Continuous improvement: It’s organic

By Gerry Keim


“Competition only makes us stronger!” Many business leaders say this, but worrying about what will happen next in the market is something that small business owners and corporate executives have in common.

Staying ahead of market changes means continuously improving what we do. The impetus for change can be shifting consumer tastes, new technologies, offerings by competitors, evolving government policies or macro events such as a terrorist attack or a financial crisis.

Sometimes we can anticipate change, although the risk is guessing wrong. Responding to the first clues of change is often enough to stay ahead of the competition, but how do we do that? How do we continuously improve what we do?

The Lincoln Electric company of Cleveland, Ohio has been continuously improving for more than 100 years. They were the leading manufacture of welding equipment in the U.S. for most of the last century, and in this century they lead the world. All the while, the company never laid off any U.S. employee who had worked for them for more than two years. During the most difficult recessions all employees went on reduced schedules, but all continued to work. Lincoln has also paid its U.S employees huge performance bonuses for more than 80 years in a row. How have they stayed so good for so long?

Enlightened leadership from the beginning is one big reason. James F. Lincoln succeeded his older brother as Lincoln’s top executive in 1914, and one of his first moves was to create an employee board to advise and question top management. The board was welcome to weigh in on strategy and everything else, and it offered suggestions for improvements in every facet of the company, including operations and cooperation among employees.

In 1914 James Lincoln believed his shop workers had as much to give from their heads as from their hands — not a common attitude for executives then or even now in some companies. Issues raised by the employee advisory board, whose members were elected by employees, had to be addressed by top management and responses posted on a bulletin board within two weeks for all employees to see.

Lincoln Electric was not an easy place to find employment. The selection process was essentially a two-year tryout to see how well the candidate performed on the job and if he or she would fit in the company culture. A large percentage of applicants didn’t make it. For those who did, permanent employment was certain as their layoff record indicates.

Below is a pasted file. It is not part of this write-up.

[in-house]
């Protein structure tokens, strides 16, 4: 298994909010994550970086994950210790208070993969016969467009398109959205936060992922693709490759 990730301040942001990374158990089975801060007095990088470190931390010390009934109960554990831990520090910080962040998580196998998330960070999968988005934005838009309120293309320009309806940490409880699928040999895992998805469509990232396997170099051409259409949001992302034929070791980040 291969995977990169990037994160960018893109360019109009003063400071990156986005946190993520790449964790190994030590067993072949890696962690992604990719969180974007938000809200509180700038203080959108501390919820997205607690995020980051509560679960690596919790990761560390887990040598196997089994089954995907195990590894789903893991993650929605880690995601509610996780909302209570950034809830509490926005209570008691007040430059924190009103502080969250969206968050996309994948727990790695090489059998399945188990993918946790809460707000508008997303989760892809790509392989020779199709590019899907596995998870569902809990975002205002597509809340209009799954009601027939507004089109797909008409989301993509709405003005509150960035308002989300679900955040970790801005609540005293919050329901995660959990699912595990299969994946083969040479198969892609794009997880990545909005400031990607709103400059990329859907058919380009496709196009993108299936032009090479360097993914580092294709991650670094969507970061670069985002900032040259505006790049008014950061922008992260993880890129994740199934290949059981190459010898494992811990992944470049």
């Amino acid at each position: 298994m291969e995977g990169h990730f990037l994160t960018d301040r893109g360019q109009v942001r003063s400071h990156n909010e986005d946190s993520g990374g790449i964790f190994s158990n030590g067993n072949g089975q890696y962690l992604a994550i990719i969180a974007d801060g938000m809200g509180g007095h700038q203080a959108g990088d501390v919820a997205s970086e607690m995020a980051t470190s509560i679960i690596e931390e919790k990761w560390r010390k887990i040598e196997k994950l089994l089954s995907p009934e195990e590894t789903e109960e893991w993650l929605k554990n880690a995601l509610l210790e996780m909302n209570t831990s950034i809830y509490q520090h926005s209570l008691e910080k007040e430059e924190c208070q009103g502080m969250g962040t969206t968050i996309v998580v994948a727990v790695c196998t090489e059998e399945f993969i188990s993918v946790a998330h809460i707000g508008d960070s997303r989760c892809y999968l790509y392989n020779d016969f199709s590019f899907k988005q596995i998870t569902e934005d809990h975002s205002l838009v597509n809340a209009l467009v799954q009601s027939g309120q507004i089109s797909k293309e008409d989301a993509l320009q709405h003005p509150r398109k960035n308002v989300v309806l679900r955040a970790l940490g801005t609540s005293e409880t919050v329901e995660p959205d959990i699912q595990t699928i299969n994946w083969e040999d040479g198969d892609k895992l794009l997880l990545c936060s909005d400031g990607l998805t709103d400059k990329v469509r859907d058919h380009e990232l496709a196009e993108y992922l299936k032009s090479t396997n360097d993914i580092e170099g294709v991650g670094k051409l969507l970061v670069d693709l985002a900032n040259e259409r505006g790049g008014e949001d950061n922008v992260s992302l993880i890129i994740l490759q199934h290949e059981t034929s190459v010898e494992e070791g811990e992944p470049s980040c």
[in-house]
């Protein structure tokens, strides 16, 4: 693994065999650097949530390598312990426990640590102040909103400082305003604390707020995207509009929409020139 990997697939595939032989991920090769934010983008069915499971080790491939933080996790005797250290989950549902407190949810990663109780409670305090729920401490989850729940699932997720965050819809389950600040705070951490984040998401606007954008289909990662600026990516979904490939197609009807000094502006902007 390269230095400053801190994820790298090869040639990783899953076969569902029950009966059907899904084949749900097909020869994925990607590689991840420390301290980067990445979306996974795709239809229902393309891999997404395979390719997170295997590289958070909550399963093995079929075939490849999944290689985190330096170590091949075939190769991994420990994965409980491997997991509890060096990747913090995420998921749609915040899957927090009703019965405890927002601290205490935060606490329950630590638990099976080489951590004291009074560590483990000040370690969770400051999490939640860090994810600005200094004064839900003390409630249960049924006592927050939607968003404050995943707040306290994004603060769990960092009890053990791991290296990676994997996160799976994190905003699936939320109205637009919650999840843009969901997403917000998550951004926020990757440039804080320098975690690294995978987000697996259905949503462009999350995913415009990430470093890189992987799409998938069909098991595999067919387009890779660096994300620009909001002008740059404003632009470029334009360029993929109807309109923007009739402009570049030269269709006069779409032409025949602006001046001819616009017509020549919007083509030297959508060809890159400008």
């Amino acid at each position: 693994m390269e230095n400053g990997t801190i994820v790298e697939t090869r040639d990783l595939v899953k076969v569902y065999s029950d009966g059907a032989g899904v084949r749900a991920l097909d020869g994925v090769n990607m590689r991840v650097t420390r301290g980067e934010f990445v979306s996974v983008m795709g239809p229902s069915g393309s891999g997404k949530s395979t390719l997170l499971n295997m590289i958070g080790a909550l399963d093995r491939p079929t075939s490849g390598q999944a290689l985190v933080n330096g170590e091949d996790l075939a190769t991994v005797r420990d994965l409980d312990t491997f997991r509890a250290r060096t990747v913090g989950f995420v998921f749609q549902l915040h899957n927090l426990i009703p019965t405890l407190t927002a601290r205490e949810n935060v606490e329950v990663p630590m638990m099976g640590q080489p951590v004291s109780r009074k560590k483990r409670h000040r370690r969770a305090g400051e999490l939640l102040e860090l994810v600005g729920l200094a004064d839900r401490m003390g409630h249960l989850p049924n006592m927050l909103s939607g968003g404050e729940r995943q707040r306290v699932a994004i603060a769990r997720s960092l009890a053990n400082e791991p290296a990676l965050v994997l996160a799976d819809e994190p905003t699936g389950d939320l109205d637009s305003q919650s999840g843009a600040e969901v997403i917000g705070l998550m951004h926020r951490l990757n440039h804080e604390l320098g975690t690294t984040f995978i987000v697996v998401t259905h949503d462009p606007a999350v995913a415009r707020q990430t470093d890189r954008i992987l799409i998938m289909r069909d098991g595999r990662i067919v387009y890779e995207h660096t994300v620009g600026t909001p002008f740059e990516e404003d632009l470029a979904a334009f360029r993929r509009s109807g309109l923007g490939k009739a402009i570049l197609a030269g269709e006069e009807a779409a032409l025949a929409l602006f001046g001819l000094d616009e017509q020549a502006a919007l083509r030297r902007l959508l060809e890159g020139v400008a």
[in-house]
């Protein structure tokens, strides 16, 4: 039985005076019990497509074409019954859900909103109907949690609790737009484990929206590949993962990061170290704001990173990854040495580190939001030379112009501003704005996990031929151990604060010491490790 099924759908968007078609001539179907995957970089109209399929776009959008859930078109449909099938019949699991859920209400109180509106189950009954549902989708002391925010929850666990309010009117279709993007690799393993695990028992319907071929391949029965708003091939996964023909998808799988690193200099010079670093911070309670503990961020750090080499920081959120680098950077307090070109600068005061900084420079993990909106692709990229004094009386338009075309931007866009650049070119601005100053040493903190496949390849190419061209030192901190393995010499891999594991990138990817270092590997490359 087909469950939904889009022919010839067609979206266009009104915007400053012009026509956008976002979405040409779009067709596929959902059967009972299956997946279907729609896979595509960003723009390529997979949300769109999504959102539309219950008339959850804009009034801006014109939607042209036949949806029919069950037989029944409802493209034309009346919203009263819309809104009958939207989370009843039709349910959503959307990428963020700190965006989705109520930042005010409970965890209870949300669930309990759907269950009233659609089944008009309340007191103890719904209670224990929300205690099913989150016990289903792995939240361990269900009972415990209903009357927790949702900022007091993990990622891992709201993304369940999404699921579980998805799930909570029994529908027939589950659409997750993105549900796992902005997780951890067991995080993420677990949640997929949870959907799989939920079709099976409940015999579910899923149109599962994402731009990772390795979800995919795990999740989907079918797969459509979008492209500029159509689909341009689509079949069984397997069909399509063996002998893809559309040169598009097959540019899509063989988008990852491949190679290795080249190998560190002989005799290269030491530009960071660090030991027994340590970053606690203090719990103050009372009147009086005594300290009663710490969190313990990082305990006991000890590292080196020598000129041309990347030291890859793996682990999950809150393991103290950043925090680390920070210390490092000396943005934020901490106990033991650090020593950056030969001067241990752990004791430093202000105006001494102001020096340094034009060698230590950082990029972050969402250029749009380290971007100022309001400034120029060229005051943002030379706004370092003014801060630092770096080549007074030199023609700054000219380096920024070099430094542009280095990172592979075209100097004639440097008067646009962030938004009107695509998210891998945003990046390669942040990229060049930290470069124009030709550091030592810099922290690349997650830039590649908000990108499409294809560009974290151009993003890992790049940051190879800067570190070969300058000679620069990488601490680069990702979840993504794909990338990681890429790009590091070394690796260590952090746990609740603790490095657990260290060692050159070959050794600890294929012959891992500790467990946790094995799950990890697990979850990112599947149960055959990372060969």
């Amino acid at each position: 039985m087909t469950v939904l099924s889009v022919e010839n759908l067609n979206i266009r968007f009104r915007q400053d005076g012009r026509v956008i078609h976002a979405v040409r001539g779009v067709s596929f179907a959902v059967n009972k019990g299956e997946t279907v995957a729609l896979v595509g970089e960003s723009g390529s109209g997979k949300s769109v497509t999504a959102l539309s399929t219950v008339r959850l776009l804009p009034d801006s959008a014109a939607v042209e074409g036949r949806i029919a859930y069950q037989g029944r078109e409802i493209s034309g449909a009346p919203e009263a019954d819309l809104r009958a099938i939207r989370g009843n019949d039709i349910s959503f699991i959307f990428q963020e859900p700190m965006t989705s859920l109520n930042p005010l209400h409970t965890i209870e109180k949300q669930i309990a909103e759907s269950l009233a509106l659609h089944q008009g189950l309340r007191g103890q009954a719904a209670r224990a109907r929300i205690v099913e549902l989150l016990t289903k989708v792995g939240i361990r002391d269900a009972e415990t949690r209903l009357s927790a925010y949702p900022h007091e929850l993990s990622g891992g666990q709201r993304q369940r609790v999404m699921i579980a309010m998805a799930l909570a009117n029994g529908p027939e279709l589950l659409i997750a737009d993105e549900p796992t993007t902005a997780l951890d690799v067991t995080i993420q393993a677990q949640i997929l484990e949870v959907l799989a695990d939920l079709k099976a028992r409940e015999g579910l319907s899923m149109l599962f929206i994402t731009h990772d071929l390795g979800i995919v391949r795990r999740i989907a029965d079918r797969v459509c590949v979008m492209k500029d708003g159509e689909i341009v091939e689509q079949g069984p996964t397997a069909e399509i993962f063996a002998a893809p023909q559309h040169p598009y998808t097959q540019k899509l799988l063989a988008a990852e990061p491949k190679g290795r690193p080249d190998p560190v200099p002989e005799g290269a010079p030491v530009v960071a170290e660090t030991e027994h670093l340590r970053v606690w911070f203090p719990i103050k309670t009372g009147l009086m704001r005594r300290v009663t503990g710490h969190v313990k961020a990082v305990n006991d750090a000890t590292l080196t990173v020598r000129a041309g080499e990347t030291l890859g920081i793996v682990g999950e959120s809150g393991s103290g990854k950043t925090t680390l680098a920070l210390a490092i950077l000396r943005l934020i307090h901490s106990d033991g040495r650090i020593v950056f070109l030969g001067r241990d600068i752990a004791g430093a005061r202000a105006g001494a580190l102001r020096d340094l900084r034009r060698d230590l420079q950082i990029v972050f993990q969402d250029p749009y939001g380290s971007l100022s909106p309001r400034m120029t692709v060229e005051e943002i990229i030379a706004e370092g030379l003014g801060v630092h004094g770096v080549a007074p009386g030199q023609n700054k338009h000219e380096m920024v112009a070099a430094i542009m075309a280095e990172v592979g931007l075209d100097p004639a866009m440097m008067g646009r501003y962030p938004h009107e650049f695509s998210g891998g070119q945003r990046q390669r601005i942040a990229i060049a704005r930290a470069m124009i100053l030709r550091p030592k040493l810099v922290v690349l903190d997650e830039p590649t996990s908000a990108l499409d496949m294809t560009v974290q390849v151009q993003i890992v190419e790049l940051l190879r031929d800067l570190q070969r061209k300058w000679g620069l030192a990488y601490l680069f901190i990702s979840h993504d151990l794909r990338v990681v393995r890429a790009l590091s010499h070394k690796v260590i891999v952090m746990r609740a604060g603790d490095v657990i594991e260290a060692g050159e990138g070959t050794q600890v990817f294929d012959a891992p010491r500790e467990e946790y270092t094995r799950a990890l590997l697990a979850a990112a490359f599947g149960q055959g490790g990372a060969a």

The long-standing employee bonus plan is based on individual performance, on both piece rate production and qualitative ratings on everything from suggestions offered to cooperation. Bonuses have often exceeded 30 percent of yearly salary.

James Lincoln realized in 1914 that employees who work to build products and interact with suppliers and customers are often the first to see opportunities to do things better. This is especially true in a rapidly changing business environment. The first clues are not picked up in headquarters; but on the front lines of the business.

When consulting I like to ask front line employees if in the course of doing their job they see opportunities to do it better. The answer is often ‘yes.’ When I ask if their supervisors encourage them to provide suggestions for improvements, the response frequently is a chuckle, or at least an eye roll. In such cases companies have already paid for potentially valuable observations by their employees, but they are not harvesting them for the company’s benefit. Why not?

Researchers today call this employee voice: the willingness and the interest to provide suggestions that could lead to continuous improvement in company operations and performance. Employee voice is discouraged in many companies by the fear of what will happen if employees speak up, and by the belief that speaking up is futile and will not lead to change.

Research indicates that some managers believe employees do not have valuable information and that they are only interested in working less and earning more. Other managers believe that accepting advice from lower-level employees would signal weakness or incompetence on the part of managers, that they should have all the answers. Managers who get promoted quickly are less likely to seek or accept suggestions and male managers are less likely than females to seek input from subordinates.

John Lincoln believed his role as a leader was to create an environment where his employees would be encouraged to discover new ways for the company to improve and to bring those suggestions forward for his consideration. Careful selection was critical, as was the promise of long-term employment and bonuses linked to individual and organizational performance.

Any business leader could use this same approach today to lead continuous improvement.


Gerry Keim is a professor of management. His research interests include organizational entrepreneurship and why some firms respond better than others to opportunities and threats.